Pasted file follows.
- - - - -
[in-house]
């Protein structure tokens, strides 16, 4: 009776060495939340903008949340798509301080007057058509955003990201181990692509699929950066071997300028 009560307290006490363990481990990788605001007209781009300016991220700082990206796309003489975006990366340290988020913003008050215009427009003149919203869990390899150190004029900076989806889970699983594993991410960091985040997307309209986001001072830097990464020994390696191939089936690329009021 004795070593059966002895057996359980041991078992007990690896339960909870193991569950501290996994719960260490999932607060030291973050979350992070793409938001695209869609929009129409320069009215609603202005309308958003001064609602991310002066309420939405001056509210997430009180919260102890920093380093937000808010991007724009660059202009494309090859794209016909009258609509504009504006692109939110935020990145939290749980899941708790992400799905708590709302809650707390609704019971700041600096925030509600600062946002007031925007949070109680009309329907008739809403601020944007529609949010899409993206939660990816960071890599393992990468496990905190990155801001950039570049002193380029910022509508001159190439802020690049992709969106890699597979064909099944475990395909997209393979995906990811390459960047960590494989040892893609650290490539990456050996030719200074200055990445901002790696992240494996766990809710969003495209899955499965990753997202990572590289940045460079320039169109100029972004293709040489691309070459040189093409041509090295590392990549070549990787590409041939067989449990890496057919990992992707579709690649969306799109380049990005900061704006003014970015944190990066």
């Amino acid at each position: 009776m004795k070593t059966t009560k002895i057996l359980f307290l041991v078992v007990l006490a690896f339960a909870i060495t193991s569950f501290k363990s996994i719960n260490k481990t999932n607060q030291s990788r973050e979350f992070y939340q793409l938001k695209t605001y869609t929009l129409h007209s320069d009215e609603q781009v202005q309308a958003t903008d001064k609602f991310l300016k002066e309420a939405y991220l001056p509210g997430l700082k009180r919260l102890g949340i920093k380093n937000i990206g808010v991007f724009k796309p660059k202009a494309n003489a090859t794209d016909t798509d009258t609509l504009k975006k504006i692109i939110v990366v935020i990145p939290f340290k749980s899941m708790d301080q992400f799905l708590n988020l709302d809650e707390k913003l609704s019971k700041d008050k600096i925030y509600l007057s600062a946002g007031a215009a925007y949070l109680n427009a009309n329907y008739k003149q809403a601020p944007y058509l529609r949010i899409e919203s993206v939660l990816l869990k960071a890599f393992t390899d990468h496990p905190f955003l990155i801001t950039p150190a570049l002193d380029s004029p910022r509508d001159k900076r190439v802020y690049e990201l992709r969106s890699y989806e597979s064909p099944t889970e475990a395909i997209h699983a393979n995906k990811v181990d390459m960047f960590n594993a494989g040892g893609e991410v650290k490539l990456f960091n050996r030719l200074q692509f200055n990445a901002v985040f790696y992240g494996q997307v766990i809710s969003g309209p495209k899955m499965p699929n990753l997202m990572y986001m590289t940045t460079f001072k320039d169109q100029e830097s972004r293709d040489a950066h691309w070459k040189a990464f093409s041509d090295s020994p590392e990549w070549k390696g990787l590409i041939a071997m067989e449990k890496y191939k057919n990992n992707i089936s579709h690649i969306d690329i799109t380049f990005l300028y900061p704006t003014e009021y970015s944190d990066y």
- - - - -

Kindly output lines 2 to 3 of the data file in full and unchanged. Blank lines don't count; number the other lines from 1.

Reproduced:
């Protein structure tokens, strides 16, 4: 009776060495939340903008949340798509301080007057058509955003990201181990692509699929950066071997300028 009560307290006490363990481990990788605001007209781009300016991220700082990206796309003489975006990366340290988020913003008050215009427009003149919203869990390899150190004029900076989806889970699983594993991410960091985040997307309209986001001072830097990464020994390696191939089936690329009021 004795070593059966002895057996359980041991078992007990690896339960909870193991569950501290996994719960260490999932607060030291973050979350992070793409938001695209869609929009129409320069009215609603202005309308958003001064609602991310002066309420939405001056509210997430009180919260102890920093380093937000808010991007724009660059202009494309090859794209016909009258609509504009504006692109939110935020990145939290749980899941708790992400799905708590709302809650707390609704019971700041600096925030509600600062946002007031925007949070109680009309329907008739809403601020944007529609949010899409993206939660990816960071890599393992990468496990905190990155801001950039570049002193380029910022509508001159190439802020690049992709969106890699597979064909099944475990395909997209393979995906990811390459960047960590494989040892893609650290490539990456050996030719200074200055990445901002790696992240494996766990809710969003495209899955499965990753997202990572590289940045460079320039169109100029972004293709040489691309070459040189093409041509090295590392990549070549990787590409041939067989449990890496057919990992992707579709690649969306799109380049990005900061704006003014970015944190990066």
């Amino acid at each position: 009776m004795k070593t059966t009560k002895i057996l359980f307290l041991v078992v007990l006490a690896f339960a909870i060495t193991s569950f501290k363990s996994i719960n260490k481990t999932n607060q030291s990788r973050e979350f992070y939340q793409l938001k695209t605001y869609t929009l129409h007209s320069d009215e609603q781009v202005q309308a958003t903008d001064k609602f991310l300016k002066e309420a939405y991220l001056p509210g997430l700082k009180r919260l102890g949340i920093k380093n937000i990206g808010v991007f724009k796309p660059k202009a494309n003489a090859t794209d016909t798509d009258t609509l504009k975006k504006i692109i939110v990366v935020i990145p939290f340290k749980s899941m708790d301080q992400f799905l708590n988020l709302d809650e707390k913003l609704s019971k700041d008050k600096i925030y509600l007057s600062a946002g007031a215009a925007y949070l109680n427009a009309n329907y008739k003149q809403a601020p944007y058509l529609r949010i899409e919203s993206v939660l990816l869990k960071a890599f393992t390899d990468h496990p905190f955003l990155i801001t950039p150190a570049l002193d380029s004029p910022r509508d001159k900076r190439v802020y690049e990201l992709r969106s890699y989806e597979s064909p099944t889970e475990a395909i997209h699983a393979n995906k990811v181990d390459m960047f960590n594993a494989g040892g893609e991410v650290k490539l990456f960091n050996r030719l200074q692509f200055n990445a901002v985040f790696y992240g494996q997307v766990i809710s969003g309209p495209k899955m499965p699929n990753l997202m990572y986001m590289t940045t460079f001072k320039d169109q100029e830097s972004r293709d040489a950066h691309w070459k040189a990464f093409s041509d090295s020994p590392e990549w070549k390696g990787l590409i041939a071997m067989e449990k890496y191939k057919n990992n992707i089936s579709h690649i969306d690329i799109t380049f990005l300028y900061p704006t003014e009021y970015s944190d990066y």